A topic of much concern to the Dark Souls fanbase is always linearity and level design. The anxiety generally stems from Dark Souls 2 which was undeniably the most restrictive in terms of how free and open the game was, with the levels rarely looping back in on themselves. The world in that game was not well thought out and did not fit together logically. Dark Souls 3 however is up there with Dark Souls 1 or Bloodborne for having rich, vertical levels filled with hidden content. Every zone is brimming with various paths you can take, sometimes to the point where I was unable to decide which road to travel down next. The order in which you tackle the Lords Of Cinder is fairly open as well. In my playthrough I fought the Abyss Watchers, Aldrich, and Yhorm in that order. Prior to release I was a little worried about the ability to warp from bonfire to bonfire, thinking it would result in sloppy level design we saw in Dark Souls 2 or the later half of Dark Souls 1. Thankfully I can report this is not the case and the ability to warp to different locations saves you a good deal of unnecessary travel time without hurting the level design. Environments in Dark Souls 3 are immaculately designed and bridge together in very clever ways.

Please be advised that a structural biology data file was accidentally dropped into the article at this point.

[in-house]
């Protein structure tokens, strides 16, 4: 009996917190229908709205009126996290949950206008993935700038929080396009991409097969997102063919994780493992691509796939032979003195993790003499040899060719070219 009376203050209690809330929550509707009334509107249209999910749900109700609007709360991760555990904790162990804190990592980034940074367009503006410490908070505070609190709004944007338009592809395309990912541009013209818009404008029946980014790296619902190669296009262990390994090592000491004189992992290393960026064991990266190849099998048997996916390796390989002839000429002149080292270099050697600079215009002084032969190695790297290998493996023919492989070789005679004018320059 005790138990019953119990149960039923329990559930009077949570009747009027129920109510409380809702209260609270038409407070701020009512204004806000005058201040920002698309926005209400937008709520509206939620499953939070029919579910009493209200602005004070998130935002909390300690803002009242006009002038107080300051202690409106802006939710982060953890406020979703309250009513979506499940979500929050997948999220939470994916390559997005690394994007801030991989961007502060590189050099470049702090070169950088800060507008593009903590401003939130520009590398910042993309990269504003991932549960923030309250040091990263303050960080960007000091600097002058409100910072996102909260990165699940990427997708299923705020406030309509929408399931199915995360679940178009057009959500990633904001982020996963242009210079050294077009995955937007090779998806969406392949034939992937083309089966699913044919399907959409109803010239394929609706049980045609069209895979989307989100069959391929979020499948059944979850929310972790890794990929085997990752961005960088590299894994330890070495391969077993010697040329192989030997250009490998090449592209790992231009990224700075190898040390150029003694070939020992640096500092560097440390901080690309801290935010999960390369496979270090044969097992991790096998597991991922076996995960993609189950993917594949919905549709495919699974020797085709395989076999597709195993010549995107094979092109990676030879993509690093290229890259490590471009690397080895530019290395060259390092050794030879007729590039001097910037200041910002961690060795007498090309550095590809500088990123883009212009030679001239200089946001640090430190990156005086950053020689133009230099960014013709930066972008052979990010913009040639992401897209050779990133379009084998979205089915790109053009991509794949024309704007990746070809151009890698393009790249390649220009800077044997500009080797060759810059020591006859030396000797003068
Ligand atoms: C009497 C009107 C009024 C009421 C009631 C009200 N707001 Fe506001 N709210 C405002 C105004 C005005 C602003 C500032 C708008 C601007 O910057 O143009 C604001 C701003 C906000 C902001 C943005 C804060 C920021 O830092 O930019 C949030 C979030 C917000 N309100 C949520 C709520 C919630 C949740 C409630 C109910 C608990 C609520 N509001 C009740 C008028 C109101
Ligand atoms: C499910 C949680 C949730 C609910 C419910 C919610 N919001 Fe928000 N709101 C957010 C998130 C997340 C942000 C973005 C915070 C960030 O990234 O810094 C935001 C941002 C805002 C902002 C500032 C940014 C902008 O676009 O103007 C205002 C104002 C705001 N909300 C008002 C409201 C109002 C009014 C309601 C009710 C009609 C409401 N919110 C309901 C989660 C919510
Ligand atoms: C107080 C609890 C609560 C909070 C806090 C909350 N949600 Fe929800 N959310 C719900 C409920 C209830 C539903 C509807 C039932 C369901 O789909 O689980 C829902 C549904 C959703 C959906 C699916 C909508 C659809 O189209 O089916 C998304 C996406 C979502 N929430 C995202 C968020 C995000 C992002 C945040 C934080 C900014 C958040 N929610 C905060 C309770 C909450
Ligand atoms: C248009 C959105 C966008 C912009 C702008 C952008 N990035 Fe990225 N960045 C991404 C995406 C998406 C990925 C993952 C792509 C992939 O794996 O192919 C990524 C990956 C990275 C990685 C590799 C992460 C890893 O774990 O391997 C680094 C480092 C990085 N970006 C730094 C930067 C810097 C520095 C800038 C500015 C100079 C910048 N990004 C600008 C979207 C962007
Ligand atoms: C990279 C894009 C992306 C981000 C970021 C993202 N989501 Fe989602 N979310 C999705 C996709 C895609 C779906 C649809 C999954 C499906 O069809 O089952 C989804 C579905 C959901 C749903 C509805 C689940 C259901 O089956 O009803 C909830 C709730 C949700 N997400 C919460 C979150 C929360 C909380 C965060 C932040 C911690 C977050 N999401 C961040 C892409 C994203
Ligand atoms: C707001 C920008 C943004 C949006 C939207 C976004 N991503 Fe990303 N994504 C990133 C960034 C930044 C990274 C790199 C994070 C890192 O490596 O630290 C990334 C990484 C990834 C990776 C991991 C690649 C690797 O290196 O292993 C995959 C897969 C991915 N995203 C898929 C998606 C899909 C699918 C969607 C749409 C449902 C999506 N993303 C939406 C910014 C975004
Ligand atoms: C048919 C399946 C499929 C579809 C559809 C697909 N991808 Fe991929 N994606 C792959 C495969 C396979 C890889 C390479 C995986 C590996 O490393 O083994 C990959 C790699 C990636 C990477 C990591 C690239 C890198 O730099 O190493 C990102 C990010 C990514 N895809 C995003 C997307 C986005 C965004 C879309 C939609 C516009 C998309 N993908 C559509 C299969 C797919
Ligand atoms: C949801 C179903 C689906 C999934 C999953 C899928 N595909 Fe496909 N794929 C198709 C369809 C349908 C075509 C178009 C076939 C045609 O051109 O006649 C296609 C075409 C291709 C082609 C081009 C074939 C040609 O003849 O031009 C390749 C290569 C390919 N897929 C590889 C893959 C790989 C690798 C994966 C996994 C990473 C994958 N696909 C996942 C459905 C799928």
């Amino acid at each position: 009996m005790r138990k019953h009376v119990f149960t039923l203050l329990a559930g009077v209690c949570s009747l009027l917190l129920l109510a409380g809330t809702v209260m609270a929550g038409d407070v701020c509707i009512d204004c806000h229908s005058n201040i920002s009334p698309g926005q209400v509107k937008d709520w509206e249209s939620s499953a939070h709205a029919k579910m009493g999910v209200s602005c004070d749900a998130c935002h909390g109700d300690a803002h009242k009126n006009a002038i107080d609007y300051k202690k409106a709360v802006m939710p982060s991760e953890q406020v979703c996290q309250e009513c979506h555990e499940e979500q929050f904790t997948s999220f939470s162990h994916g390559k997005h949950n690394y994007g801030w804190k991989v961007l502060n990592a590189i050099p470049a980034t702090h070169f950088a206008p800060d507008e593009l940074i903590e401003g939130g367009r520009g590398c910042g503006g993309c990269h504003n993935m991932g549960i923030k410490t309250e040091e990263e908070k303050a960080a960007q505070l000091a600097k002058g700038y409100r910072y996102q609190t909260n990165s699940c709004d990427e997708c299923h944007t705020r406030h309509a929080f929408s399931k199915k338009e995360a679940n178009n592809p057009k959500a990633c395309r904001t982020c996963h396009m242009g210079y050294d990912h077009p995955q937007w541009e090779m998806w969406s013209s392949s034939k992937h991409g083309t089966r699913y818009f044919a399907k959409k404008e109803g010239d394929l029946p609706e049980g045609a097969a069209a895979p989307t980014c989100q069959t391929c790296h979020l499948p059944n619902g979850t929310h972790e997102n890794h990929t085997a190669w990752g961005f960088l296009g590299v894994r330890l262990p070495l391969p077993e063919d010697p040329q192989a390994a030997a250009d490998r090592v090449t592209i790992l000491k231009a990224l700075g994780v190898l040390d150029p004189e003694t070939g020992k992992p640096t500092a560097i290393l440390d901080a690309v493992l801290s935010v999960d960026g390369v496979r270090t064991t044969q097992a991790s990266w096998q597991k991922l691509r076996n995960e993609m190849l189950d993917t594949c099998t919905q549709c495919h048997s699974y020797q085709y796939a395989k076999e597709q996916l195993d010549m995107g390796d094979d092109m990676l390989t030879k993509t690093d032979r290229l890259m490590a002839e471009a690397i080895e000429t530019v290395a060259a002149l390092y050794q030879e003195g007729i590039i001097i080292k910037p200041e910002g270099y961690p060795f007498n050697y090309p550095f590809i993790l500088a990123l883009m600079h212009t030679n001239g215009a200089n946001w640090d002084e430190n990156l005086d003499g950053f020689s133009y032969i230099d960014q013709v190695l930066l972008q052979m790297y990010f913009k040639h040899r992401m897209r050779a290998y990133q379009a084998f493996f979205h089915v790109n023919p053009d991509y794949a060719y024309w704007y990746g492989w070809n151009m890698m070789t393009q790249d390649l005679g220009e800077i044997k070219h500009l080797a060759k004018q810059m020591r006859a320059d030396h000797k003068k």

Dark Souls has several legacies the franchise has been come to be known for over the years, and unfortunately one of them is poor performance. I was playing the PC version of the game for this review, and 95% of the time it ran at a flawless 60FPS at 1080P resolution. However there are two areas in the game that hammer the framerate for whatever reason. While Dark Souls 3 is a graphically pleasing experience, especially on max settings, it really shouldn't struggle ever on a machine with a GTX 970 and 16GB of memory. Thankfully the PC version is filled to the brim with a lot of graphical options you can adjust accordingly. I did not get a chance for see how it faired on consoles, but from what I understand the PS4 and Xbox One struggle to maintain 30FPS at times. Visually the game is very beautiful, and is even a step up from Bloodborne last year in terms of texture work, volumetric fog, and lighting. However there's no reason why From Software hasn't addressed these sort of concerns more closely in Dark Souls 3. This has been a complaint from critics and fans alike since Demon's Souls all the way back in 2009.